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Fraternity. Sorority. Humanity.

by Matt Mattson

Look at your brothers and sisters. I mean, really look at them.

Look beyond their major or their year in school. Look beyond whether they’re a new member, a chapter president, an officer, a leader.

Look past the letters. Look past the house, the events, the colors, the outfits, the nonsense.

Look for what we really are. Look at the people. Look right at them. Look at their potential. Look at their longings. Look at their scars. Look at their desire to love and be loved. Look at their need to connect. Look at their brokenness and strength. Look at them the way their family sees them. Look at them the way you wish your family saw you. Look at them. Look right at them.

There is something so stunningly and exasperatingly human about fraternities and sororities. Our organizations are somehow centuries strong yet fragile enough to crumble at any moment. Our histories are full of triumphant stories yet mostly made of regular, everyday, forgettable-to-the-history-books, plain old college students.

Our organizations are complicated, just like us. Our organizations are capricious, just like us. Our organizations are filled with drama, just like us. Our organizations are beautiful, just like us. Our organizations are powerful, just like us. Our organizations are difficult to understand, torturously messed up, and intrinsically flawed just like us.

Fraternities and sororities are so damn human, aren’t they?

So, it begs the question, why do we do so many inhuman things?

Why do we boil down a PNMs worth to her looks?
Why do we make the most vulnerable among us prove themselves worthy of our approval?
Why do we determine a chapter’s success by their size or their power instead of the life stories and transformation of their people?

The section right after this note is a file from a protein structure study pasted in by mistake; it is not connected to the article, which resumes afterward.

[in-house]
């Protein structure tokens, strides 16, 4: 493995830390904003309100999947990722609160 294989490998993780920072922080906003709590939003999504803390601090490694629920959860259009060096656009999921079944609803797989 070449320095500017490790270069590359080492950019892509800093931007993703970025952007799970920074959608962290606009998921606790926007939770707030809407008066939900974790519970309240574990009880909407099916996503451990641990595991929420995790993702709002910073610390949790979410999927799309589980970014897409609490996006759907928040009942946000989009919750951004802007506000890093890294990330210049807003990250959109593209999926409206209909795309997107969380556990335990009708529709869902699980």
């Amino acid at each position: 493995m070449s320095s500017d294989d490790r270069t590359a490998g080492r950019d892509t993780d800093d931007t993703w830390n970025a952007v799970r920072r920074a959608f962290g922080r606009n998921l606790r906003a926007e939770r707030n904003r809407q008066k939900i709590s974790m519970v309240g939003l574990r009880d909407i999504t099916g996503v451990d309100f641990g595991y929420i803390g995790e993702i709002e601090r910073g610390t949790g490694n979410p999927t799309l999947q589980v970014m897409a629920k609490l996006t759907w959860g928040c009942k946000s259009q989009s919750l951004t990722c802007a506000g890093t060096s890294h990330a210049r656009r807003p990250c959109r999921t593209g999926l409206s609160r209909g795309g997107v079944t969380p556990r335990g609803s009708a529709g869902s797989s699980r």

Why do we leave a drunk brother lying on the couch to die?
Why do we make recruitment about how impressive our stuff is?
Why do we abuse each other?
Why do we excel at objectification, appropriation, and intimidation despite our organizations commitment to individual edification?
Why do we display our trophies, our photos, our flags, and our paddles instead of our kindness, our willingness to care, and our surprisingly common stories of individual members who have emerged from our chapters as a completely new version of themselves?

Our fraternities and sororities are humanity embodied. We are microcosms of the human condition. Our oaths and initiation rites are attempts by our founders to name the highest ideals of our species.

Our best defense against the evil sides of our organizations might just be to focus all our energy… not on better events, better programs, better themes, better initiatives, or better policies… but instead on better interactions. If we could clean up the space between our members and other human beings, maybe we could clean up everything else.

If we saw each other as humans. If when we encountered another member, new member, potential member… if we saw the full humanity of that person. If we could see their longings and losses. If we could sense their struggle. If we could imagine their potential (not their potential as “an asset to our chapter,” but their potential contribution to the world). If we could just start to notice who they truly are or might be… and respect them fully because of it. Isn’t that what sisterhood and brotherhood looks like in practice?

As fraternity humans and sororitiy humans we’ve taken an oath to be more… human. Our founders declared for us what that means. We are challenged to be the best examples of humanity, not the tragic bastions of inhumanity too many of our chapters have honestly become.

Fraternity. Sorority. Humanity. These words are synonymous. The human condition cries out for sisterhood and brotherhood. From the moment we are born, and all throughout our life, humans are constantly and instinctively driven to seek the warm embrace of fellowship that our organizations excel at.

We are called to be the best examples of humanity. Individually and as organizations. That is what the modern fraternity and sorority must become.

Look at your brothers and sisters. I mean, really look at them.